Public reviews Mount Abe building repair needs

BRISTOL — Dozens of parents and community members in the Addison Northeast Supervisory Union attended an open house Wednesday evening at Mount Abraham Union High School to discuss renovating the building.
The open house, hosted by a committee charged by the school board to develop ideas for what the renovated school should look like, provided ANeSU residents with the opportunity to brainstorm together, as well as question the architect hired by the school board.
Two Mount Abraham students gave those in attendance a tour of the school, and pointed out things they believed could be improved. A common complaint was the lack of natural light in the building. Many classrooms have no windows, and the ends of some corridors, where a row of windows used to exist, have been converted into offices. Some classrooms also do not have hallway access, meaning students have to walk through one classroom to get to another, which may disrupt other classes.
Other concerns include a lack of places for students to go during study hall, nonexistent drainage systems for emergency showers in science classrooms, poorly-functioning fume hoods for chemistry experiments, lockers that are too small for current students’ needs, and a lack of gym space for the plethora of Mount Abraham middle and high school sports teams.
Mount Abraham was built in 1967 and originally housed 688 students and 65 staff members. This year, it serves 749 students and about 100 staff. Except for the addition of a wing in 2004, the building looks much like it did nearly 50 years ago.
The school board has been discussing a renovation since 2011. Last fall, the board hired Dorr and Whittier, a South Burlington architecture firm that specializes in schools, to conduct a feasibility study. To complete the feasibility study, a team of architects from the firm inspected every nook and cranny of the building to point out code issues, and where the building could be improved.
The firm later presented three options for renovations, ranging from minimal maintenance to major changes to the building. The least expensive plan was $11.6 million, while the most expensive was $27.9 million.
Dorr and Whittier also designed the school’s 2004 expansion.
Lee Dorr was at the meeting Wednesday to answer questions. He said the minimal estimate for renovation is so high because the district has put off upkeep on the building.
“There’s a long list of deferred maintenance,” Dorr said. “When you’re struggling with budgets that usually gets put off onto the back burner.”
This basic upkeep would address heating, lighting, electrical infrastructure, air conditioning, windows, roof and floor finishing.
Dorr encouraged residents to consider doing more than just catch up on the deferred maintenance, as it will do little to enhance the educational experience of students at Mount Abraham.
“When you walk in after you spend that much money, it’s going to look much like today,” Dorr said.
Dorr said his team also met with the Mount Abraham staff to address what worked and did not work about the educational environment of the school. He stressed that the “what doesn’t work” list was much longer. Door and Whittier also circulated a study among students.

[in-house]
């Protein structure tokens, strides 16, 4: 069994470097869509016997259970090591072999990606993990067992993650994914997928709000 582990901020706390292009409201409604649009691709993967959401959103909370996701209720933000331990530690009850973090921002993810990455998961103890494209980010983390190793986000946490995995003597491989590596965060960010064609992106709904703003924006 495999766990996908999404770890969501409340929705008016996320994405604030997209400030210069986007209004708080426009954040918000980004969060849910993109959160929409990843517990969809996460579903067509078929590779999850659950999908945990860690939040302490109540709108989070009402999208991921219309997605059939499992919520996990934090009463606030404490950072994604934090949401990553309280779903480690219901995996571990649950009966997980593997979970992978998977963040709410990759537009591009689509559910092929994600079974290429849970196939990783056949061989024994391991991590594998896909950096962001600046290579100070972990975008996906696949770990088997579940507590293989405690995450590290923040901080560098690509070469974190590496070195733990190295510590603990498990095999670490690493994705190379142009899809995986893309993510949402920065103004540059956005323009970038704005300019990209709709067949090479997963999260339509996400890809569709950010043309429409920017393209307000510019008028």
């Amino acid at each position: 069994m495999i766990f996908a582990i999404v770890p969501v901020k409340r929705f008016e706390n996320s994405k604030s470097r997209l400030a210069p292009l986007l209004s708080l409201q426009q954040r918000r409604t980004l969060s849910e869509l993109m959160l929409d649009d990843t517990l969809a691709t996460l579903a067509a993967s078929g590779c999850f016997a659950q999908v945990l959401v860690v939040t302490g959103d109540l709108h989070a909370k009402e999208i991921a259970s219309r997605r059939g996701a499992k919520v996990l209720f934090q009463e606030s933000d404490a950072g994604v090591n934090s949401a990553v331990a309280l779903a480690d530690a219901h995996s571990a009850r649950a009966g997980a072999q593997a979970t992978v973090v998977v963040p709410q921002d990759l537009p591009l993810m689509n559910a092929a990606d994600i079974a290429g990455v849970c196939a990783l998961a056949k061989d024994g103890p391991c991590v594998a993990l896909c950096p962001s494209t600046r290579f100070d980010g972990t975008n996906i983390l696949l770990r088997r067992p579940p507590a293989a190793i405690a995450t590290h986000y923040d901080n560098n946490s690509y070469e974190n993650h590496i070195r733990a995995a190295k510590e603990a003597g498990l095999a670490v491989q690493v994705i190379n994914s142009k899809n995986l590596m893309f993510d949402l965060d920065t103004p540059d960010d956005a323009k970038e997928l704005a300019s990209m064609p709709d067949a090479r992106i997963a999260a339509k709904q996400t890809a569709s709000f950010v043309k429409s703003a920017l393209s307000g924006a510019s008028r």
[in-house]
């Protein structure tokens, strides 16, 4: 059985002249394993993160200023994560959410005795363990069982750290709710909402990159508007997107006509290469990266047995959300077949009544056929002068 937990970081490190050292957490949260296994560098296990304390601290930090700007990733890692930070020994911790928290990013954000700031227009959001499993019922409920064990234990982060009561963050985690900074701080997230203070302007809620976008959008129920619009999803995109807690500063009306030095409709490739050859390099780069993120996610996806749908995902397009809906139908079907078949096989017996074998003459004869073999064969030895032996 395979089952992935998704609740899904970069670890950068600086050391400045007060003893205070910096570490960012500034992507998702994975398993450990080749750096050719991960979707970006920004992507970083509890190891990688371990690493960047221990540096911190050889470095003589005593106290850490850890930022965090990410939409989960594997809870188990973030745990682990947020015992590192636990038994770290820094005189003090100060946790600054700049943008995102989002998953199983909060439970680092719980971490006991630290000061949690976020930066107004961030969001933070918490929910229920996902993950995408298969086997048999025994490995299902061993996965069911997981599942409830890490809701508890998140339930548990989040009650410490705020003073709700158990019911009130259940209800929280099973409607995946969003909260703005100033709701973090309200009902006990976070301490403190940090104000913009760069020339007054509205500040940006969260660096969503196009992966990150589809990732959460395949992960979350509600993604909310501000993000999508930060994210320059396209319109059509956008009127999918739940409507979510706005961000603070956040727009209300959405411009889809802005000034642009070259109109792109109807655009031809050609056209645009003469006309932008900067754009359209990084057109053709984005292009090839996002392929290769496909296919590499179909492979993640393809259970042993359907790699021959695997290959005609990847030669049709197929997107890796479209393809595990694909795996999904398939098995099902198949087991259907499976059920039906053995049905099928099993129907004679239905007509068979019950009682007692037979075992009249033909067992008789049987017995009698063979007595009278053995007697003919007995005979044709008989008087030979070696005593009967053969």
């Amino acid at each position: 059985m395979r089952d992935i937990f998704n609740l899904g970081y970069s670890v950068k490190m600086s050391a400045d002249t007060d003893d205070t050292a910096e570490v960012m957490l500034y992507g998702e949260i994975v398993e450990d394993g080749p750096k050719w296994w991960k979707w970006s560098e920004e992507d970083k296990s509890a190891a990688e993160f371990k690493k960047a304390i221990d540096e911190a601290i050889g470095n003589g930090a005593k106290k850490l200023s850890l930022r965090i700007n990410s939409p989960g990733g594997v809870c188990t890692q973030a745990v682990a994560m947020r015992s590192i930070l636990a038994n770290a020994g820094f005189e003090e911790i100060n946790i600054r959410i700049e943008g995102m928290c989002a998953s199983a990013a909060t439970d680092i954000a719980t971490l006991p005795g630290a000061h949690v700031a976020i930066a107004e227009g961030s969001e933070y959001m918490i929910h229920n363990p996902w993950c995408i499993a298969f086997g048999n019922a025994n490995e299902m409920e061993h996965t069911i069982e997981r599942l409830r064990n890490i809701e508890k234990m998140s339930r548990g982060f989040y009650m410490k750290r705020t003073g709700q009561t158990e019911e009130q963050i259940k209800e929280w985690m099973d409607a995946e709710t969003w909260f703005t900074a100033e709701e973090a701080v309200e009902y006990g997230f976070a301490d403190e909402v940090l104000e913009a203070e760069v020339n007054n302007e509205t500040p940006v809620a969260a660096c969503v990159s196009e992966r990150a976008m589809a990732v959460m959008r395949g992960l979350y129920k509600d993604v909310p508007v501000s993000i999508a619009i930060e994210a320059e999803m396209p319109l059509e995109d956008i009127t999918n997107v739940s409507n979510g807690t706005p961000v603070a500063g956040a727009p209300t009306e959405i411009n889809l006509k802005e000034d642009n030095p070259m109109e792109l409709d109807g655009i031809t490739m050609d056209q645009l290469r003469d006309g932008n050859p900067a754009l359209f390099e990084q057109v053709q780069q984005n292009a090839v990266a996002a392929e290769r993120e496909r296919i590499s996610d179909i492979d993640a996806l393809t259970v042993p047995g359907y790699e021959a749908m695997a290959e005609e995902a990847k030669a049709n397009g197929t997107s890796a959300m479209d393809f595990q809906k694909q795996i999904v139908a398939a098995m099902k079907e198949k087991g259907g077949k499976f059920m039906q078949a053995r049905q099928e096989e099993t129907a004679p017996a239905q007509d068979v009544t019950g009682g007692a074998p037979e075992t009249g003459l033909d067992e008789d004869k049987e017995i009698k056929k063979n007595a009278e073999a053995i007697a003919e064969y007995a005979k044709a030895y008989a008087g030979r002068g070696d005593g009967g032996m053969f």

“We’ve been data mining to collect all of this information, which is at our fingertips now,” Dorr said.
Dorr said common concerns among students and faculty were air quality, natural light and the size of classrooms. From this research, the firm has reached some preliminary conclusions.
“Classroom sizes and the size of the building seems to be adequate for the population that’s coming in here,” Dorr said. “But the use of the space isn’t really good.”
Currently, Door said his firm is developing a plan to make better use of the space, while also keeping an eye toward future needs at the school.
“We’re going to package that with the list of deferred maintenance to come up with a more comprehensive proposal to bring to the community,” Dorr said. “That’s the process we’re working through right now.”
After the team completes its research, it will deliver another report to the community. The school board has also hired a construction company, which Dorr said can more accurately estimate costs than he can.
“We’re designing for that next generation that’s coming, so we can adapt the building to those changing needs,” Dorr said.
These improvements include adapting the building for 21st-century technology, as well as shifting away from the regimented model of identically sized rooms along every corridor.
“If you have an AP class with six kids, why do you need them in a space that’s built for 20?” Dorr reasoned. “To try and get more flexibility with the size of classes, you need big spaces and small spaces.”
Dorr said his team was also looking at ways to incorporate small rooms for group projects and personal interventions.
What it comes down to is making the best use of the school building, given space and financial limitations.
“How can we use the building we have and enhance it, and try to make everything work?” he said. “It’s a matter of trying to be as efficient as we can.”
Dorr said he hopes to present the firm’s new findings in late summer or early fall. Under the most expedient circumstances, a proposal could be put in front of ANeSU voters this November.

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